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Fleurieu Peninsula SA Drive Now


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Fleurieu Peninsula & Kangaroo Island
Holiday Destinations & Towns SA


At the very tip of Fleurieu Peninsula is Cape Jervis. It was charted in 1802 by Mathew Flinders who named it after the then first Lord of the Admiralty. The coastline around Cape Jervis is rugged, the result of glacial action and aeons of elemental weathering. The surrounding cliffs and coves are great for exploring. On most days, the outline of Kangaroo Island can be clearly seen. The waters around Backstairs Passage can be treacherous and Cape Jervis lighthouse is still important to shipping.

Several ferries depart from here daily for Kangaroo Island, sixteen kilometres away. In addition to fishing and boating, the district is a popular venue with hang gliders.


Population: 2.360 This is an historic river Port on the lower reaches of the River Murray, the last before it empties into the Southern Ocean.

It was once a thriving port, built to funnel the trade in wool, grain and merchandise from up-river to Port Adelaide and interstate. A busy shipbuilding industry provided and repaired paddlesteamers, whilst the first public railway in the country was built to carry the goods cross country to Port Elliot and later, Victor Harbor.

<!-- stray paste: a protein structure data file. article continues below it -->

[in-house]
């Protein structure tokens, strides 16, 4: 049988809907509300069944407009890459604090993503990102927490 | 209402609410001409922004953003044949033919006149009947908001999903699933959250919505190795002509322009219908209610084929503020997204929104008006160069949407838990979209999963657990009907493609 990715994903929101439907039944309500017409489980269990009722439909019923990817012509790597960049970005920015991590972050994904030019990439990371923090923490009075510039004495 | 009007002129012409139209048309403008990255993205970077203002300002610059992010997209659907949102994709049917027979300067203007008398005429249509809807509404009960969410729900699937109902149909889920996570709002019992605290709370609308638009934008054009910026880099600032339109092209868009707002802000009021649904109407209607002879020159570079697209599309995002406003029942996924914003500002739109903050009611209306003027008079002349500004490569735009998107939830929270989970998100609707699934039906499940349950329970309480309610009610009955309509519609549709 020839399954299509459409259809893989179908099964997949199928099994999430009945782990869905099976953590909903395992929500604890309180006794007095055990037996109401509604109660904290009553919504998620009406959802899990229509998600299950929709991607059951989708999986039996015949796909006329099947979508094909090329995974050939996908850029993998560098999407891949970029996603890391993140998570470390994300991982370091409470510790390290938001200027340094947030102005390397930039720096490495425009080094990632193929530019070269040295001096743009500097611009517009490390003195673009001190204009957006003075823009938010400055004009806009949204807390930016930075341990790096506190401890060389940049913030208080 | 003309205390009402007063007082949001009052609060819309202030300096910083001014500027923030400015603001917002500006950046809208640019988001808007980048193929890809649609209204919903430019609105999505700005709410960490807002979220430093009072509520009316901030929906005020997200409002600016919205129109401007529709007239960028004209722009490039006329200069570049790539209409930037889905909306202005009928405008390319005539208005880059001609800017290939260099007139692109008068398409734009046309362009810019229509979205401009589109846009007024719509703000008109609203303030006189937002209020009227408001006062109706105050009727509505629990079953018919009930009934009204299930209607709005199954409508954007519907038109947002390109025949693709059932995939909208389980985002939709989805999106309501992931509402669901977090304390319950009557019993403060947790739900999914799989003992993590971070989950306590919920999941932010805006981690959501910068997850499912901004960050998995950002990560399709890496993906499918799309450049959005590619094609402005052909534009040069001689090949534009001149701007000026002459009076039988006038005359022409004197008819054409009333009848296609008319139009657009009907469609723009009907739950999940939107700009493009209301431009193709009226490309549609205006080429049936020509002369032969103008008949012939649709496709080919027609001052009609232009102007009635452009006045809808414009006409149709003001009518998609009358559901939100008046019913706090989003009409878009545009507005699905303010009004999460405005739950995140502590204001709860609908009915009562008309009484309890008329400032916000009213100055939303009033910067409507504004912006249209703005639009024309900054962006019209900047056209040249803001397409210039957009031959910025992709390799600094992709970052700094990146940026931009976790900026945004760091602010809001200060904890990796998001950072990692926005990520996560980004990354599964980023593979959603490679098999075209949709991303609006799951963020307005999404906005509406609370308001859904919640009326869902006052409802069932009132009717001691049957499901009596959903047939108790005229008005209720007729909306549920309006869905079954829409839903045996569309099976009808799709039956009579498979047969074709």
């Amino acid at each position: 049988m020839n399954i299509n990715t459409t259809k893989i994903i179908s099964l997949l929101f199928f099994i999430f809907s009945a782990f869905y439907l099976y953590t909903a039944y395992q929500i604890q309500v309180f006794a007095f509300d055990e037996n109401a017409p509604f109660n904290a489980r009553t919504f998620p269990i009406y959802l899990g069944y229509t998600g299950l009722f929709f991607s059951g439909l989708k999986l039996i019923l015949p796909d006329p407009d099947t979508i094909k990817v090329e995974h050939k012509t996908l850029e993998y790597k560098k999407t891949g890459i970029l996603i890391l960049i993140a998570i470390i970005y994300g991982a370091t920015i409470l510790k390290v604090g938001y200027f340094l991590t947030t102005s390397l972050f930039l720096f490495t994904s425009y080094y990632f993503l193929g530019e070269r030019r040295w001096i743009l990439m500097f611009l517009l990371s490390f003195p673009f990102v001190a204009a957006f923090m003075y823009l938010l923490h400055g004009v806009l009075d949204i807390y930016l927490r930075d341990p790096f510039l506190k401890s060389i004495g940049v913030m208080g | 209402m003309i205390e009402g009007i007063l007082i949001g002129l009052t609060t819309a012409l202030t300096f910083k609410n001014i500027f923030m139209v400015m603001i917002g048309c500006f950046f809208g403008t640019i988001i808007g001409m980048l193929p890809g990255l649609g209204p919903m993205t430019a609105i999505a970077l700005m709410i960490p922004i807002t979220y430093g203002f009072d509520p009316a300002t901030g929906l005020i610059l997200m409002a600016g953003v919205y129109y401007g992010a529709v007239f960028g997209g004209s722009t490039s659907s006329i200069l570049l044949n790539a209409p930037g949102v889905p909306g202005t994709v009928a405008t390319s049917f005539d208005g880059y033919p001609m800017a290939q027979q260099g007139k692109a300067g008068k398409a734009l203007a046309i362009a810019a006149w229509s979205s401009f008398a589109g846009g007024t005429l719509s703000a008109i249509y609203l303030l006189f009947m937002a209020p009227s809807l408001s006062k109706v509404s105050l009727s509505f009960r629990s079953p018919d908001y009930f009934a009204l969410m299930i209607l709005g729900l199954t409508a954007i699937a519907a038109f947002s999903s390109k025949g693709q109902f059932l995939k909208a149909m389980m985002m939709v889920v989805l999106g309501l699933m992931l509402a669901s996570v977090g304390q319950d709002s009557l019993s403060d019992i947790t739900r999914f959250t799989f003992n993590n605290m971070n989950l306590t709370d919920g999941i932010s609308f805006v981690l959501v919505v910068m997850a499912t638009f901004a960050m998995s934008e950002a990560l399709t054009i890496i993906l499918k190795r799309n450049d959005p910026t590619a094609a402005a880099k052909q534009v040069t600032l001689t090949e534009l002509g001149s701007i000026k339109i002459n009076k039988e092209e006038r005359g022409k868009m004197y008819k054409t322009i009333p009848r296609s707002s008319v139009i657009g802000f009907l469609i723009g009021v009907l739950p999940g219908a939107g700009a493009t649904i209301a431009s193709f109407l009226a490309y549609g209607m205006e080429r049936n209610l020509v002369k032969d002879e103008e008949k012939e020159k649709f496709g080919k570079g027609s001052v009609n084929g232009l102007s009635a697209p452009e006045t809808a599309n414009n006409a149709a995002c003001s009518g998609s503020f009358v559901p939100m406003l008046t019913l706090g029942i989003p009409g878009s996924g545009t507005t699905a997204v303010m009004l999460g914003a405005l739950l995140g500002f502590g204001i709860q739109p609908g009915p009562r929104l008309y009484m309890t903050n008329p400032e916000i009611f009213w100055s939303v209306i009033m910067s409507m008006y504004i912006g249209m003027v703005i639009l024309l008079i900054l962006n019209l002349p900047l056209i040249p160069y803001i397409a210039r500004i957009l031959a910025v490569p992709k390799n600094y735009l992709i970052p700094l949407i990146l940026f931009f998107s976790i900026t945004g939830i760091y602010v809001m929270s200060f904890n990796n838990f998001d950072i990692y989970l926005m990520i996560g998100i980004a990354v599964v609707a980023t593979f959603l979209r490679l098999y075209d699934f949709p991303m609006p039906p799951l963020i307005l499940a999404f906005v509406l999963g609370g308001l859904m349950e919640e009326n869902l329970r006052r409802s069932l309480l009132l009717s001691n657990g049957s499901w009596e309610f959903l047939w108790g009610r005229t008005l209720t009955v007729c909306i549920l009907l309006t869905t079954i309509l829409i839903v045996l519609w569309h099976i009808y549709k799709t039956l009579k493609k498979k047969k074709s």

However, by the turn of the century Goolwa had lost its significant importance - railways built from Adelaide to the River Murray and from Melbourne to Echuca quickly siphoned its trade from the 1880s. As a tourist destination, Goolwa has a unique claim to fame - it's the only place in Australia where paddlesteamers and an historic train join forces to provide a double- barrelled adventure in steam transport.

The town is a junction for the Cockle Train, a holiday maker's train of historic carriages that travels between Goolwa and Victor Harbor. From Goolwa, the paddlesteamer Mundoo' and a number of other vessels depart on day trips or longer to cruise the lakes, Coorong and river reaches.